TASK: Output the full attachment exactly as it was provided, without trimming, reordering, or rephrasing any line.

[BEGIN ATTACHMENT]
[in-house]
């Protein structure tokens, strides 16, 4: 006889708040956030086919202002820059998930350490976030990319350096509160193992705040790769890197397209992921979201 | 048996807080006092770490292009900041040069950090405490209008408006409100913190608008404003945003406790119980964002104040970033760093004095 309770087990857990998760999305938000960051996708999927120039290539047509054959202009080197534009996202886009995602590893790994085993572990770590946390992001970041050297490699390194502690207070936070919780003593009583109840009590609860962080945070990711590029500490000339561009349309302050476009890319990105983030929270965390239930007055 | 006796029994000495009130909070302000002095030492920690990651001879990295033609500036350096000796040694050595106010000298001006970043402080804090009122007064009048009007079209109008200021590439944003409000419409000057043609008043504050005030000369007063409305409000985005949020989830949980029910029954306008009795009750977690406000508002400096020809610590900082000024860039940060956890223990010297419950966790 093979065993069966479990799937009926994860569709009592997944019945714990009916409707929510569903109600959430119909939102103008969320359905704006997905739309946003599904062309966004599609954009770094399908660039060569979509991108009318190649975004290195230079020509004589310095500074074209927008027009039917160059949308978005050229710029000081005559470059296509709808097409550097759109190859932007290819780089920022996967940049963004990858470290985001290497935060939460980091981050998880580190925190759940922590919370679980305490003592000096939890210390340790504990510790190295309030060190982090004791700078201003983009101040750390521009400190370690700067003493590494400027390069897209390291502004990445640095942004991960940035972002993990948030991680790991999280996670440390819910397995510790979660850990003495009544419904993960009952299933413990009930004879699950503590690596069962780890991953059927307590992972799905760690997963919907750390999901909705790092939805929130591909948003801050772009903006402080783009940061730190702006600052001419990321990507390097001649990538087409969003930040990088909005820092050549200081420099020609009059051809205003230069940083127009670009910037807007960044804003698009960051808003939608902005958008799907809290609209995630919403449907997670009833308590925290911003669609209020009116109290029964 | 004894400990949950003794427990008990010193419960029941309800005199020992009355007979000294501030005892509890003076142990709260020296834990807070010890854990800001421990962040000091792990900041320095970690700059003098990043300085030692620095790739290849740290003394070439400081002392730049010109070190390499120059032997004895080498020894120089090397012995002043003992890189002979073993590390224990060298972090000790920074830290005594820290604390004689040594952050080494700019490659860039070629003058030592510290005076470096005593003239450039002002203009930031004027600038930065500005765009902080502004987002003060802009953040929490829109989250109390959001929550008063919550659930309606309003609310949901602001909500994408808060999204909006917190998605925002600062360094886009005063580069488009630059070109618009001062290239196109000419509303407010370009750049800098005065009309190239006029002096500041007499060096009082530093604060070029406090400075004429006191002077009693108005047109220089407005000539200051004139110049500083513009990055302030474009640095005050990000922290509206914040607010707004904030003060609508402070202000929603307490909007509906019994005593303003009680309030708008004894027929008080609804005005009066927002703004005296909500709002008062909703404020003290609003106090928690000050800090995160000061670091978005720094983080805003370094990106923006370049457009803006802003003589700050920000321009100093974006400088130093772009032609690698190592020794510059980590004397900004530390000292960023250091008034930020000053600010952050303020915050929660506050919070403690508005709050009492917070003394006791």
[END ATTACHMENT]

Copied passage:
[in-house]
């Protein structure tokens, strides 16, 4: 006889708040956030086919202002820059998930350490976030990319350096509160193992705040790769890197397209992921979201 | 048996807080006092770490292009900041040069950090405490209008408006409100913190608008404003945003406790119980964002104040970033760093004095 309770087990857990998760999305938000960051996708999927120039290539047509054959202009080197534009996202886009995602590893790994085993572990770590946390992001970041050297490699390194502690207070936070919780003593009583109840009590609860962080945070990711590029500490000339561009349309302050476009890319990105983030929270965390239930007055 | 006796029994000495009130909070302000002095030492920690990651001879990295033609500036350096000796040694050595106010000298001006970043402080804090009122007064009048009007079209109008200021590439944003409000419409000057043609008043504050005030000369007063409305409000985005949020989830949980029910029954306008009795009750977690406000508002400096020809610590900082000024860039940060956890223990010297419950966790 093979065993069966479990799937009926994860569709009592997944019945714990009916409707929510569903109600959430119909939102103008969320359905704006997905739309946003599904062309966004599609954009770094399908660039060569979509991108009318190649975004290195230079020509004589310095500074074209927008027009039917160059949308978005050229710029000081005559470059296509709808097409550097759109190859932007290819780089920022996967940049963004990858470290985001290497935060939460980091981050998880580190925190759940922590919370679980305490003592000096939890210390340790504990510790190295309030060190982090004791700078201003983009101040750390521009400190370690700067003493590494400027390069897209390291502004990445640095942004991960940035972002993990948030991680790991999280996670440390819910397995510790979660850990003495009544419904993960009952299933413990009930004879699950503590690596069962780890991953059927307590992972799905760690997963919907750390999901909705790092939805929130591909948003801050772009903006402080783009940061730190702006600052001419990321990507390097001649990538087409969003930040990088909005820092050549200081420099020609009059051809205003230069940083127009670009910037807007960044804003698009960051808003939608902005958008799907809290609209995630919403449907997670009833308590925290911003669609209020009116109290029964 | 004894400990949950003794427990008990010193419960029941309800005199020992009355007979000294501030005892509890003076142990709260020296834990807070010890854990800001421990962040000091792990900041320095970690700059003098990043300085030692620095790739290849740290003394070439400081002392730049010109070190390499120059032997004895080498020894120089090397012995002043003992890189002979073993590390224990060298972090000790920074830290005594820290604390004689040594952050080494700019490659860039070629003058030592510290005076470096005593003239450039002002203009930031004027600038930065500005765009902080502004987002003060802009953040929490829109989250109390959001929550008063919550659930309606309003609310949901602001909500994408808060999204909006917190998605925002600062360094886009005063580069488009630059070109618009001062290239196109000419509303407010370009750049800098005065009309190239006029002096500041007499060096009082530093604060070029406090400075004429006191002077009693108005047109220089407005000539200051004139110049500083513009990055302030474009640095005050990000922290509206914040607010707004904030003060609508402070202000929603307490909007509906019994005593303003009680309030708008004894027929008080609804005005009066927002703004005296909500709002008062909703404020003290609003106090928690000050800090995160000061670091978005720094983080805003370094990106923006370049457009803006802003003589700050920000321009100093974006400088130093772009032609690698190592020794510059980590004397900004530390000292960023250091008034930020000053600010952050303020915050929660506050919070403690508005709050009492917070003394006791």